MC 1.5: HEART ATTACK aka FREELANCE @ NYAFF ’16

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One of this year’s two Thai imports on the New York Asian Film Festival slate has a very special something with potential to be a runaway audience favorite. The modern-feeling HEART ATTACK is clever, with razor sharp witty dialogue (if any nuance was lost in translation then the original Thai script must be a sheer brilliant act of word play), yet emotionally moving to such a degree that hearts will ache for its young crestfallen characters.

At its center is Yoon, a hopelessly withdrawn workaholic firmly set in a realm of freelance graphic designers. He represents a figure of legendary status among his peers. He narrates his journey, at first extolling the virtues of going days without sleep, and along the way decrying unnecessary obstacles to his career path such as a diet varied beyond his favorite 7-11 shrimp dumplings or shopping for clothes (his wardrobe is a consistent rotation of 90s grunge band t-shirts.   If played straight such a lifestyle could cause awe and consternation, but Yoon emits a playful, wide-eyed charm as he stubbornly holds fast to his folly.

With nothing impeding Yoon’s single-minded commitment to completing jobs, his body finally revolts by producing pock marks at an increasingly alarming rate. Doctor visits would appear to be futile in bringing about any positive change save for a fortuitous public clinic pairing with a little-experienced doctor who Yoon finds attractive.

The unexpected promise of human interaction, perhaps even romance, with a compatible peer gives Yoon reason to change but this self-preserving drive is still at odds with his hardwired habits. Which force will prevail becomes a major question of the narrative. Humanity surfaces in all kinds of disarming and amusing ways as the clever protagonist struggles to break away from what he has always done, even as he realizes it is what is best.

The telling of Yoon’s tale is one of the things that makes this film stand out. It moves quickly, hits an even balance of the main character’s lighthearted reproachful behavior and more serious heartbreaking failures to connect. Different energetic background music clues you to the mode of each scene, but also playfully stops midway to show an awareness that a subtle manipulation is taking place. One cannot help but notice the striking similarity between the free jazz percussion that scores Yoon’s trip into isolated work obsession and a certain anti-superhero film that won all kinds of awards in 2015, but otherwise the score feels refreshingly progressive.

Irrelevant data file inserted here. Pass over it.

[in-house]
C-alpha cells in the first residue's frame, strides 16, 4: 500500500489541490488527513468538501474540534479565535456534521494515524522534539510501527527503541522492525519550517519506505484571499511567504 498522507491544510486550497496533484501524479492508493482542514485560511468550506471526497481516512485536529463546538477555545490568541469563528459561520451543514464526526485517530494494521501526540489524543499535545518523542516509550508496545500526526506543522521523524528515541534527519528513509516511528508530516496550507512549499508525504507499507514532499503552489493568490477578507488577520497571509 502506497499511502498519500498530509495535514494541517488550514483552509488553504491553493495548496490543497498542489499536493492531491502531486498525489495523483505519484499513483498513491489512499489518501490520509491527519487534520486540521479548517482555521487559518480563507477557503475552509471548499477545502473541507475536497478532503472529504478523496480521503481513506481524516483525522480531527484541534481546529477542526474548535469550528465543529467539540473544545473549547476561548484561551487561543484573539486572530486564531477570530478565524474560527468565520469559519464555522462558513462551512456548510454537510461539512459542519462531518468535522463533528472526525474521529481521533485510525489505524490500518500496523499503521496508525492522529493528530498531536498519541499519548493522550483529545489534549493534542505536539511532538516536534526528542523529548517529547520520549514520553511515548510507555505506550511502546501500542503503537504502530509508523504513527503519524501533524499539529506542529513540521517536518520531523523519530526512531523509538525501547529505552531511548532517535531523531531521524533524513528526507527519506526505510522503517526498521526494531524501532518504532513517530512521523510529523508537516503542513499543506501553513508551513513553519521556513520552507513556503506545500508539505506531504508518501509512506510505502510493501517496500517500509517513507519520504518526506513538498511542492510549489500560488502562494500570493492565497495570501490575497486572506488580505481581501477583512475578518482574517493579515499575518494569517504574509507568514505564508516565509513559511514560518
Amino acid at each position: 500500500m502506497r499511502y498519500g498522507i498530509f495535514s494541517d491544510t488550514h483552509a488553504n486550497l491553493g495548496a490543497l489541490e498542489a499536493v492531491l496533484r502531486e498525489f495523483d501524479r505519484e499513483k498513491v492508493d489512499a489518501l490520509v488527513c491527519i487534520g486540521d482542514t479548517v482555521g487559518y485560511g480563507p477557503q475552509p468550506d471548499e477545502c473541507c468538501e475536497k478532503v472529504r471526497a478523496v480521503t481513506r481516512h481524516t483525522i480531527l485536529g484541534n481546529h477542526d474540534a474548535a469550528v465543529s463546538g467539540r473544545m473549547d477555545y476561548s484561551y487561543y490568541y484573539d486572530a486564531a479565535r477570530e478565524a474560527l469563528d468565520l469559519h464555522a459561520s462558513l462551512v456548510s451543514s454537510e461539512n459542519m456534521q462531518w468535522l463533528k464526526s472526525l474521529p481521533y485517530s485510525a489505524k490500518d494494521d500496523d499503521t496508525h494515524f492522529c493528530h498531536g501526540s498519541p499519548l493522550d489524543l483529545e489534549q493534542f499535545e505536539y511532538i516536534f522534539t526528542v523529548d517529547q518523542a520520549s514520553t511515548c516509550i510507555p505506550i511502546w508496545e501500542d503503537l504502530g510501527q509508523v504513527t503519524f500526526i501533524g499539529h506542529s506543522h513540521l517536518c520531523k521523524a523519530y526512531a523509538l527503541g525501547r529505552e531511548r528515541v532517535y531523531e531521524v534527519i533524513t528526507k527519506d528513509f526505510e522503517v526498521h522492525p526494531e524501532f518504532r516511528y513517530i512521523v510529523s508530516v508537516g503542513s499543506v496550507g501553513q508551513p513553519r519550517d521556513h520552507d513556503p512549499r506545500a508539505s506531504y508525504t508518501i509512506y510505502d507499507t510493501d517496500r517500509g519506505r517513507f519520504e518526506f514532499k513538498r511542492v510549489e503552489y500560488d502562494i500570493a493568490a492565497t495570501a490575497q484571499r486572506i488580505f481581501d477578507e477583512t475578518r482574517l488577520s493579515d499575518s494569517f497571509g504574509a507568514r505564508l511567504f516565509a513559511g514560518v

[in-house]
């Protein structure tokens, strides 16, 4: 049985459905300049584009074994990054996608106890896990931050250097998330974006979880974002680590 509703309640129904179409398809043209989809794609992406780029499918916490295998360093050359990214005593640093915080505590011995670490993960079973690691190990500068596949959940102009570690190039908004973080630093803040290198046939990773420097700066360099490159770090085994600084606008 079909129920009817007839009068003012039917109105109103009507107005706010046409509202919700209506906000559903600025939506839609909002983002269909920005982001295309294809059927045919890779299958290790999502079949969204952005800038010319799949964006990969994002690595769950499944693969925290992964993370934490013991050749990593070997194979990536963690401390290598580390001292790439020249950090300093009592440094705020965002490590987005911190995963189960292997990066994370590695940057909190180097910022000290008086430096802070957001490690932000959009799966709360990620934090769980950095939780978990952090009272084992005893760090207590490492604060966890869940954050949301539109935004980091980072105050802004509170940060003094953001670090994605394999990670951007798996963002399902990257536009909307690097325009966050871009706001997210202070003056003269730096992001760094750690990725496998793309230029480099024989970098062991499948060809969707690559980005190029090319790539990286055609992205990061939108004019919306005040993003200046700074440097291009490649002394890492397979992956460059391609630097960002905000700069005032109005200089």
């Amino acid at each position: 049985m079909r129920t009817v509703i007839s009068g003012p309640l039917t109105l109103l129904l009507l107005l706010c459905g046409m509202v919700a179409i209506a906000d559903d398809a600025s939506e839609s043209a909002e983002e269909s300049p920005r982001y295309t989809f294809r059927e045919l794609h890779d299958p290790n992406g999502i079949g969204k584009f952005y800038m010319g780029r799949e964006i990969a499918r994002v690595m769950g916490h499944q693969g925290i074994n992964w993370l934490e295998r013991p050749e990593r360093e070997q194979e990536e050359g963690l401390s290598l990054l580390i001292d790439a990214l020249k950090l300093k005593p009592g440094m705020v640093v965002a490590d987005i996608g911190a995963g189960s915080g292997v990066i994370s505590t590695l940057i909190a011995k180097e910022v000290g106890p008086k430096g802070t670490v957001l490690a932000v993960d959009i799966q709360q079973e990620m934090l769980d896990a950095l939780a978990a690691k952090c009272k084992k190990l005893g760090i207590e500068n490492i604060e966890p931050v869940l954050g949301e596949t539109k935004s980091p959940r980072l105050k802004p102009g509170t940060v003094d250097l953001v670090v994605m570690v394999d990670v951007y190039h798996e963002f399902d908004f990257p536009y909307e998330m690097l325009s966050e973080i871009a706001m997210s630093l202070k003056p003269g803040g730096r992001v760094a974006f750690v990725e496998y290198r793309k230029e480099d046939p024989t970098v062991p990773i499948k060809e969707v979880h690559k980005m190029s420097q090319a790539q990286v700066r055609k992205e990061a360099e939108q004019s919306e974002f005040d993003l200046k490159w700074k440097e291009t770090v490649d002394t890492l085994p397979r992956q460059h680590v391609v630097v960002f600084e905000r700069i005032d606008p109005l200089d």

That HEART ATTACK isn’t just a film that compels us to see if the guy and girl get together, but shows the potential of positive change to occur in even the most hardened cases, making it a universal winner. Though not all that concerned with the superficiality of an increasingly touch-up image conscious society, it is an incisive look at obsession with productivity. It is a sly turning the tables on the usual notion of slackers being flawed in the face of earnest hard workers.

Looking at the history of NYAFF Audience Award Winners, filled with countries of origins that have considerably widely established film scenes – Japan, Hong Kong, China, Taiwan – wouldn’t it be a remarkable for this year’s champion to be from Thailand? It would seem the perfect finishing touch for this 15th anniversary edition of the festival, never resting its laurels on what has worked before, and giving a significant focus to films South East Asia.

HEART ATTACK (FREE LANCE) is being screened at the Walter Reade Theater Sunday, July 3, at 6:30 PM. Visit the Subway Cinema website for details and tickets.

 

MC 1.4: JAGAT/Brutal @ NYAFF ’16

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The screening of Malaysian drama JAGAT at this year’s New York Asian Film Festival is yet another feather in the annual cinematic summer happening’s plumage of rare and unusual imports to New York City. Past standouts have been the propaganda-laden feel good story COMRADE KIM GOES FLYING from North Korea and SELL-OUT, a musical comedy with audience participation sing-along, (hailing from a far more metropolitan Malaysia.

What JAGAT brings to the screen is a by now classic story of youth learning hard life lessons, the kind that lead to dark futures difficult to acknowledge. However, at times the story’s telling is so far removed from narrative sensibilities familiar in areas with prominent movie industries (as well as those influenced by them), it promises to leave some viewers feeling something askew. No doubt lending to the singularity of the film is its being helmed by a first-time director in Shanjhey Kumar Perumal.

The film first sets its focus on Appoy, a likable and thoroughly relatable middle school aged child who sways to a very different rhythm than his traditional teachers and working class father (a truly imposing figure) who espouse strict old school values. It is the stuff of stories from the good old days, with the resourceful child angling a mirror so he can watch his favorite crime dramas on the family television, and dad coming home in a poster-ripping rage when the absent minded son cannot remember what he did with a work ID card.

At the same time, another narrative unfolds involving some of Appoy’s uncles who are connected to gang that runs increasingly afoul of criminal activity. Pointed conversations suggest a running internal conflict within the Tamil immigrant characters between living modestly and seizing power by more ruthless means.